Cosmopolitan cities: The frontier in the twenty-first century?

A. Timur Sevincer, Shinobu Kitayama, Michael E.W. Varnum

Research output: Contribution to journalArticlepeer-review

14 Scopus citations


People with independent (vs. interdependent) social orientation place greater priority on personal success, autonomy, and novel experiences over maintaining ties to their communities of origin. Accordingly, an independent orientation should be linked to a motivational proclivity to move to places that offer economic opportunities, freedom, and diversity. Such places are cities that can be called "cosmopolitan." In support of this hypothesis, Study 1 found that independently oriented young adults showed a preference to move to cosmopolitan rather than noncosmopolitan cities. Study 2 used a priming manipulation and demonstrated a causal impact of independence on residential preferences for cosmopolitan cities. Study 3 established ecological validity by showing that students who actually moved to a cosmopolitan city were more independent than those who either moved to a noncosmopolitan city or never moved. Taken together, the findings illuminate the role of cosmopolitan settlement in the contemporary cultural change toward independence and have implications for urban development and economic growth.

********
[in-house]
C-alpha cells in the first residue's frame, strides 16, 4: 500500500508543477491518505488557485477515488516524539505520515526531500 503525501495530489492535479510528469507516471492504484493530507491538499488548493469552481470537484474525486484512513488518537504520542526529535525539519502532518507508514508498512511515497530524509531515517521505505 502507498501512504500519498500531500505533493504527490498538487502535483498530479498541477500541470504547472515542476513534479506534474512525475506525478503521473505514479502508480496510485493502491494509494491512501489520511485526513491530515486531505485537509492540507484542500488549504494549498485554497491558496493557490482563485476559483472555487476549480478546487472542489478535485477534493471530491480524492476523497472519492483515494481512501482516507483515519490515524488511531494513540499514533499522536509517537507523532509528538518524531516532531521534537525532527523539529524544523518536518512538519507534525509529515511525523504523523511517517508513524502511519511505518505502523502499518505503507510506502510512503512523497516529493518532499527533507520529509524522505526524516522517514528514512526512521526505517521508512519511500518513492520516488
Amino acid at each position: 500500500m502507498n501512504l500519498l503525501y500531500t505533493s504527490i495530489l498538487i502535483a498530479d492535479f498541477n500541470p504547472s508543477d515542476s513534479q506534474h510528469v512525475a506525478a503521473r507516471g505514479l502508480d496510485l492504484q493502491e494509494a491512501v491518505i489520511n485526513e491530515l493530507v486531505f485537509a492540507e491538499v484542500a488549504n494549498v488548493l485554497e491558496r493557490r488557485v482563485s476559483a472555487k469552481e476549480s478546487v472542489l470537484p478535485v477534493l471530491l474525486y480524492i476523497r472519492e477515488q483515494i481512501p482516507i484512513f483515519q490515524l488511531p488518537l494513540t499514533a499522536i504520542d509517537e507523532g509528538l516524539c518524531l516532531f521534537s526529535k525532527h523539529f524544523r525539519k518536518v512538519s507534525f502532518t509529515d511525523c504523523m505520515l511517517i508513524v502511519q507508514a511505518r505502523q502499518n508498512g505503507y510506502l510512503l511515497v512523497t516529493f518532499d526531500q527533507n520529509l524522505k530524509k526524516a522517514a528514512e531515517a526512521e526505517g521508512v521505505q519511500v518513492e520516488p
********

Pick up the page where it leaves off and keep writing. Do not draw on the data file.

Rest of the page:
Original languageEnglish (US)
Article number1459
JournalFrontiers in Psychology
Issue numberOCT
StatePublished - 2015


  • Cosmopolitanism
  • Cultural change
  • Goal pursuit
  • Independence
  • Priming
  • Voluntary settlement

ASJC Scopus subject areas

  • General Psychology


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